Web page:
(Columbus) – It has been busy week, let alone the past five months, at the Ohio Statehouse as the Legislature has been considering the two-year biennial operating budget proposal for FY ’22-23, Am. Sub. HB 110 (Budget). It all concluded this week. Monday afternoon, June 28th, the Budget Conference Committee met and unanimously approved the Conference Committee Report, after going through more than 400 pages of differences and nearly 200 amendments in just about two hours’ time, and then sent it to both Chambers for final approval. That finally came late Monday evening, as both the Ohio House and Ohio Senate approved the Budget Conference Committee Report, thus sending it on to Governor DeWine on Wednesday for his signature. The governor signed, but not before he issued some line-item vetoes, all done before the June 30th deadline, or shortly thereafter, in the very early morning of July 1st. Many provisions of this new Budget go into effect starting on July 1st, while others may take 90 days before they become effective. With passage of House Bill 110, the Budget, there seemed to be something for everybody to like. The Budget passed with overwhelming bipartisan support, including a 32-1 vote in the Senate and an 82-13 vote in the House, respectively. Governor DeWine did veto 14 provisions contained within the budget, including one that would have forgiven fines to businesses that violated COVID-19 orders, one that proposed revisions to procurement contracts for Medicaid managed care, and one that would have exempted private K-12 school from mandatory participation in College Credit Plus. The budget item that captured most of the attention of the media was an adoption, of sorts, of the Cupp-Patterson (later becoming the Callender-Sweeney) “Fair School Funding” plan. Aside from pumping more money into public schools, the goal of the plan is to provide a more stable, predictable funding formula in future sessions of the General Assembly. Worth noting is that the final bill eliminated the language stating that it is the intent of the General Assembly for future legislators to follow the plan. Whether or not legislators follow the plan in two years will remain to be seen. What is likely a longer-lasting change is the elimination of the practice of deducting the costs of charter school and voucher students from the district’s state share of funding. Those students, and the costs that go along with them, will be funded directly by the state, which both sides hope will reduce the consternation between the various education stakeholders. Depending on where you live in Ohio, the $250 million investment in broadband deployment could be the biggest economic development initiative that Ohio has deployed in quite some time. Accentuated by the dependence on the need for reliable internet to educate children during the COVID epidemic, rural and Appalachian communities are hopeful that dependable internet access will be a game changer in regions of the state that have struggled to remain competitive economically. Add the $500 million designated for brownfield remediation and demolition, and Ohio is spending a sizable amount of money trying to get Ohio business-ready for future development. The Budget also: Increases rates for home- and community-based care in addition to $490 million in nursing home quality incentive dollars and $250 million for base rate increases. Increases state support for Ohio’s colleges and universities, and makes investments in several programs, including STEMM education, workforce training and a new commercial truck driver student aid program. Provides $170 million over the biennium for the H2Ohio initiative. Establishes electronic instant bingo as a separate type of bingo, along with traditional bingo, raffles, and instant bingo, but largely regulates the operation of electronic instant bingo in the same manner as instant bingo. Restores and revises the Step Up to Quality child care program. Establishes a committee to study ways to improve efficiencies and long-term funding strategies. Creates a task force to study public assistance benefit fraud. Includes language allowing intercollegiate athletes to earn compensation from their "name/image/likeness (NIL)". Specifies that the information in the Vax-a-Million database is confidential and not public record. Extends the municipal income tax temporary COVID-19 withholding rule through Dec. 31, 2021. Authorizes various tax incentives for operators and certain suppliers of a "mega project," i.e., a development project that includes at least $1 billion in investment or creates at least $75 million in Ohio payroll. These “mega projects” would be eligible for the existing Job Creation Tax Credit program. Another provision getting attention (and some criticism) is the $1.6 billion in personal income tax cuts (3% across the Board) contained in the budget. Democrats were largely critical of the tax cuts, claiming they would not do much to create jobs, while Republicans promoted a further flattening and reduction of tax rates, pointing to those items as a way to create jobs and bolster Ohio’s economic competitiveness. The tax reform plan reduces the number of tax brackets from five to four, and eliminates the income tax for anyone making less than $25,000 per year.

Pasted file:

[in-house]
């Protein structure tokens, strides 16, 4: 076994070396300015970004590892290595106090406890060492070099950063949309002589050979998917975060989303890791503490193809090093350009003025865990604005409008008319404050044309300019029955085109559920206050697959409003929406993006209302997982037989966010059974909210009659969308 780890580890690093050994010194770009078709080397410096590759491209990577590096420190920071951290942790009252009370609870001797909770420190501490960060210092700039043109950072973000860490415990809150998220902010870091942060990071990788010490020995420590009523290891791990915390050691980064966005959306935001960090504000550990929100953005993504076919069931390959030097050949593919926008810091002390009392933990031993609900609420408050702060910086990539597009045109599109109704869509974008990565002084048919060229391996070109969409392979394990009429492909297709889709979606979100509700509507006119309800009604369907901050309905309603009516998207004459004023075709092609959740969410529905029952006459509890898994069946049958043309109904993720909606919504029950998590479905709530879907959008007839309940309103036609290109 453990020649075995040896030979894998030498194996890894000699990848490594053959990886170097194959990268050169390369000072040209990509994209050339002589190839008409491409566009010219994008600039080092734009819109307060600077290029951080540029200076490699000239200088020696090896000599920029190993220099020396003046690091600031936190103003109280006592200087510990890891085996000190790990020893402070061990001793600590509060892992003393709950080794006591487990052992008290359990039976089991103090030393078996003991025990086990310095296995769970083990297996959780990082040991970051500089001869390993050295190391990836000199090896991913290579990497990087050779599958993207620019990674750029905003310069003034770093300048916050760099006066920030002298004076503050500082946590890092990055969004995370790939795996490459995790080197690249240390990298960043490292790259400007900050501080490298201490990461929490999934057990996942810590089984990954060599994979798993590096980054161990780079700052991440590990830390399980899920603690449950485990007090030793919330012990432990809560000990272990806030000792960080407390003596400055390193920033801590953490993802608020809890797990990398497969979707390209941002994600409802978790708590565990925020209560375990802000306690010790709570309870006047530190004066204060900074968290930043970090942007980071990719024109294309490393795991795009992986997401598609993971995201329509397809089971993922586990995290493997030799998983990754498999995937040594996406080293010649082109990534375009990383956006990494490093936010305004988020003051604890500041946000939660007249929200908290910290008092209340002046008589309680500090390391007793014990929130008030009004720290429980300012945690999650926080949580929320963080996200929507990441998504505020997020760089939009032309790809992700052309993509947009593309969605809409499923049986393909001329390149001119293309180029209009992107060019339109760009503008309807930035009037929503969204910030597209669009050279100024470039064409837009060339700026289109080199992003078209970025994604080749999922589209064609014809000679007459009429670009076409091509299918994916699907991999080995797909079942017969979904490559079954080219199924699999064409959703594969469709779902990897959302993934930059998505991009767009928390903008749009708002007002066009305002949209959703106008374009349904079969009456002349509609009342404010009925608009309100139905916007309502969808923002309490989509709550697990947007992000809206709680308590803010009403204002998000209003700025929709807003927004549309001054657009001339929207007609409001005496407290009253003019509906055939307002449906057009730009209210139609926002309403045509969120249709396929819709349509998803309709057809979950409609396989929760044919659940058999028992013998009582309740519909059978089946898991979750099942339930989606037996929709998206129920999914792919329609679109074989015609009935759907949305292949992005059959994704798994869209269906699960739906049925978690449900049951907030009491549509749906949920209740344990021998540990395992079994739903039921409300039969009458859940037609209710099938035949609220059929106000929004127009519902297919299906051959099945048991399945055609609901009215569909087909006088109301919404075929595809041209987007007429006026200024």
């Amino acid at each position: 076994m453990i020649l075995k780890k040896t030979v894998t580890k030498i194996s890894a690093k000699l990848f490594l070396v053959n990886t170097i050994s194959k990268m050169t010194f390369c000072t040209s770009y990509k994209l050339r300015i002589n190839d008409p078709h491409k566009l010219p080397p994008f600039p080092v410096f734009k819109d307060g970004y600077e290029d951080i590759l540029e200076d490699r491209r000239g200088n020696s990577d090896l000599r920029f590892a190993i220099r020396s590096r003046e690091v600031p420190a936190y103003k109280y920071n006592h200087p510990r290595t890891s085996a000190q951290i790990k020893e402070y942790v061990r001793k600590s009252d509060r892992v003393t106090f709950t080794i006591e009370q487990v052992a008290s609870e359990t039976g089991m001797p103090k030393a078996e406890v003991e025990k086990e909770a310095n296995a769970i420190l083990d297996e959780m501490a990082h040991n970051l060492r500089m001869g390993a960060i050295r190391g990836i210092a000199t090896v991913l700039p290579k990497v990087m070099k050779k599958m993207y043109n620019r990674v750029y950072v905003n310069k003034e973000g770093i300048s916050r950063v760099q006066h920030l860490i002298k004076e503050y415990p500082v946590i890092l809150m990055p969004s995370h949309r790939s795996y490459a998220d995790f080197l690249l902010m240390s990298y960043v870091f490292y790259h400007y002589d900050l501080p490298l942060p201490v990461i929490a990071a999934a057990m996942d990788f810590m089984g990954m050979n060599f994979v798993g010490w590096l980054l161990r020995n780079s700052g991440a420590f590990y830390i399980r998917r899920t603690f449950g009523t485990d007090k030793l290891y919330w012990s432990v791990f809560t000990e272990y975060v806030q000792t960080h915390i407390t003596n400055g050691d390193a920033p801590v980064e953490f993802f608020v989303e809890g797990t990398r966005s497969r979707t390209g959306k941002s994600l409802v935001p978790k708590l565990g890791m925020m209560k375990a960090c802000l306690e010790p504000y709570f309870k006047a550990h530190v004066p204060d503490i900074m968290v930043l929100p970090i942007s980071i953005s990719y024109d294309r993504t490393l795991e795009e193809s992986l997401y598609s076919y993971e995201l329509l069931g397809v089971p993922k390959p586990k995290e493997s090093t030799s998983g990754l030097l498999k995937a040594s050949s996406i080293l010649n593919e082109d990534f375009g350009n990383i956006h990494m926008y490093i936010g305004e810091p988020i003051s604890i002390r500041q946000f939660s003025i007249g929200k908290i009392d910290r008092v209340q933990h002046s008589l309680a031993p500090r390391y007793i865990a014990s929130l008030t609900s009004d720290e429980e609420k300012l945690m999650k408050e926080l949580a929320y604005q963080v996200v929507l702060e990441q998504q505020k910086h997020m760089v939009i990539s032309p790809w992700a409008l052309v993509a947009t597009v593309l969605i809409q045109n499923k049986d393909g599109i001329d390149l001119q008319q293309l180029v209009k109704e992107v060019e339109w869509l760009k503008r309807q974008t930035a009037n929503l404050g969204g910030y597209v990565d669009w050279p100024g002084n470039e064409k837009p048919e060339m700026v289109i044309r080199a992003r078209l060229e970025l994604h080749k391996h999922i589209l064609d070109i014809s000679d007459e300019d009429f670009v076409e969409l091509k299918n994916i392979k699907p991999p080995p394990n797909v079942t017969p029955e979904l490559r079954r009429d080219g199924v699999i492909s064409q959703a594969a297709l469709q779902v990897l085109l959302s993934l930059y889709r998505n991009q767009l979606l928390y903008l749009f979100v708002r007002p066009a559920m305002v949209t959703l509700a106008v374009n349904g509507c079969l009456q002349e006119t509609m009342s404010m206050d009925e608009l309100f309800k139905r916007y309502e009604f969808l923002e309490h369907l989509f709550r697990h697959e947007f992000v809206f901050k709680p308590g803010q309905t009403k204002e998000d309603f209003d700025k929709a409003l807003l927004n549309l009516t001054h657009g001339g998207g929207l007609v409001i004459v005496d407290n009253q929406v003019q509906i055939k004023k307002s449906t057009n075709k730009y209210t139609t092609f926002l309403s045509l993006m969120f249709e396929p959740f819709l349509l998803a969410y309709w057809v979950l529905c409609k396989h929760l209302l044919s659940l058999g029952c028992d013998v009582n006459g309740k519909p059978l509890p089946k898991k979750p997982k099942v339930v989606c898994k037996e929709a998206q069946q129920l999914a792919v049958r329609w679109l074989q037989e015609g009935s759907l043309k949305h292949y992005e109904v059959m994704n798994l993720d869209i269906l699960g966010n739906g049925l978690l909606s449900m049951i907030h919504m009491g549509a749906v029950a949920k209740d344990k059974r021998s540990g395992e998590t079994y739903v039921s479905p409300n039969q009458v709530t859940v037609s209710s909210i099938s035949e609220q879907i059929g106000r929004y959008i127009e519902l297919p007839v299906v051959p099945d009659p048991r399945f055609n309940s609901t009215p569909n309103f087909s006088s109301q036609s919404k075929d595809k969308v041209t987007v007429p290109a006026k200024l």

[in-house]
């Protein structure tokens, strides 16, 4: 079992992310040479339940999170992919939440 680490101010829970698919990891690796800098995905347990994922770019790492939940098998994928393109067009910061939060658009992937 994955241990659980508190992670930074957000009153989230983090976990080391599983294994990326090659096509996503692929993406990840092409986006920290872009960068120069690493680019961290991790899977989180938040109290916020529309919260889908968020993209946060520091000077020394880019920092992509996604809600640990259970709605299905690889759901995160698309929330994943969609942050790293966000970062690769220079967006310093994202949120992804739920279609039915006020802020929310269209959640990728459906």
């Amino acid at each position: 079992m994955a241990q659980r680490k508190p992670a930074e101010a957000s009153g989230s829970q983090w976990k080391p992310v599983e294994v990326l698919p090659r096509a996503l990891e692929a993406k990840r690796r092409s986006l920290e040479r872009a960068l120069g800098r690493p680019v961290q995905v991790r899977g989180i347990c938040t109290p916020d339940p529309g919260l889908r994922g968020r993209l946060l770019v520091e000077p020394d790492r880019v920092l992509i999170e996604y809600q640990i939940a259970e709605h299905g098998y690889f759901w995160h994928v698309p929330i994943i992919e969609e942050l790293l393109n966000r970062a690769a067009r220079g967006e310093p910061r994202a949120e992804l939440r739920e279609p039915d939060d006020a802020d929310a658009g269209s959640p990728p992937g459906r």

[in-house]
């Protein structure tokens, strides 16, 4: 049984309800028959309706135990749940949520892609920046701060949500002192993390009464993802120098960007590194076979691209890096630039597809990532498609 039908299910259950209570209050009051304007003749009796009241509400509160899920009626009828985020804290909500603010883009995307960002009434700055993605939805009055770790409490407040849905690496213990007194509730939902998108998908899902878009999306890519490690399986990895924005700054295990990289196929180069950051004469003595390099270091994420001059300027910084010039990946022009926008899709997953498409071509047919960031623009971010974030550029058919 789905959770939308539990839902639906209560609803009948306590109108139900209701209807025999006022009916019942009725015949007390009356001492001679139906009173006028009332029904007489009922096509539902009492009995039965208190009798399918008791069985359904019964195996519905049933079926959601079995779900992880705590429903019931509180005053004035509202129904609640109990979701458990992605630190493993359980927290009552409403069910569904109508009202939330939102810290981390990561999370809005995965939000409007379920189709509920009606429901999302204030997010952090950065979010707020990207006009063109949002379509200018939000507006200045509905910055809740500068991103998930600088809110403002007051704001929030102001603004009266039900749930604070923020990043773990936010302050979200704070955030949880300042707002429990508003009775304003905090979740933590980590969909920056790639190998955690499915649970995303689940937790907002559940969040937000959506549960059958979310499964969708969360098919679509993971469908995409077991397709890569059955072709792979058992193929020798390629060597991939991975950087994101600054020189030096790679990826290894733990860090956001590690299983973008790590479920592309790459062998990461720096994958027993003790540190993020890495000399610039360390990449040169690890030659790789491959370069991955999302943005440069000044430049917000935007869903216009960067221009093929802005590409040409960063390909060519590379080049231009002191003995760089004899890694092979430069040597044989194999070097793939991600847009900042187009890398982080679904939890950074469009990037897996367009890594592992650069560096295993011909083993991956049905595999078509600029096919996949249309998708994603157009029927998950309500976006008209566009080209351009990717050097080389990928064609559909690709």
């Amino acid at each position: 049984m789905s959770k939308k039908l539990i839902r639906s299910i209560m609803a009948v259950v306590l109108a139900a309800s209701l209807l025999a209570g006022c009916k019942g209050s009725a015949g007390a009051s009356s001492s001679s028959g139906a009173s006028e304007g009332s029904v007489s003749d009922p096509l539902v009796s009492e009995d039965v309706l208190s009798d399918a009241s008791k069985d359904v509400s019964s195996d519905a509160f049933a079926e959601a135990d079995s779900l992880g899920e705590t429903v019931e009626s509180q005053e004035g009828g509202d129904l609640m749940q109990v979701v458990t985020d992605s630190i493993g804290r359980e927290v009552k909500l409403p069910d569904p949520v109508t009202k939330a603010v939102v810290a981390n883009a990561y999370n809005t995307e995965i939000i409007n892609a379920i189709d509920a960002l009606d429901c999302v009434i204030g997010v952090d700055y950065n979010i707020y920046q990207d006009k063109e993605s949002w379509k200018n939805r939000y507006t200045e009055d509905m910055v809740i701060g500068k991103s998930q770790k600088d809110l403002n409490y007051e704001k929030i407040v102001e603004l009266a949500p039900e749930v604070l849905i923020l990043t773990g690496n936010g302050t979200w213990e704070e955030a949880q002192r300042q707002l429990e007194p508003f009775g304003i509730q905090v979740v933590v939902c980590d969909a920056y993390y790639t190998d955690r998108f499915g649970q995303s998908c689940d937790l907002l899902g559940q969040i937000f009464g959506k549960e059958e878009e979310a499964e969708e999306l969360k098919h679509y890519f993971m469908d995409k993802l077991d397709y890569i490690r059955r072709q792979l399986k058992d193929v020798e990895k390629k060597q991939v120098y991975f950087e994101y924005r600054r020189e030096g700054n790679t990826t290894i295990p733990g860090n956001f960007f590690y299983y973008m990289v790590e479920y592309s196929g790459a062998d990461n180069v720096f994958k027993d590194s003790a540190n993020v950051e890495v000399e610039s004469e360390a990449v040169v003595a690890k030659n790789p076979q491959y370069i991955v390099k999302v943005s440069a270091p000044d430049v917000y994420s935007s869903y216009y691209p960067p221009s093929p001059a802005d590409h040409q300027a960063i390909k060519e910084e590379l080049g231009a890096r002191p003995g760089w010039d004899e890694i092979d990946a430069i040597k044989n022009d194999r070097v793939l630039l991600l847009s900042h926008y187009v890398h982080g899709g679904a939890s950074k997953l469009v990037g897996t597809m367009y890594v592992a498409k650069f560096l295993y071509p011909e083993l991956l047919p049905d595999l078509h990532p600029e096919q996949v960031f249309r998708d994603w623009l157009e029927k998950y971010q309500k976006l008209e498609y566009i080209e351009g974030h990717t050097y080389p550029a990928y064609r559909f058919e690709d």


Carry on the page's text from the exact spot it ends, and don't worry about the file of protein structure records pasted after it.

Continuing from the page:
For more detailed tax information contained in this Budget, please see the link to our ZHF tax buzz.
These are just a few of the highlights in the new two-year $75 Billion Budget. For more details and a copy of the nearly 2,500 page Budget, here is a link to the legislation, Am. Sub. HB 110.
I hope you find this BUZZ informative. Please contact Rich Bitonte, Dan Dodd or any other ZHF Consulting Professional if you have questions, would like more details, or if we can be of any assistance now or in the future.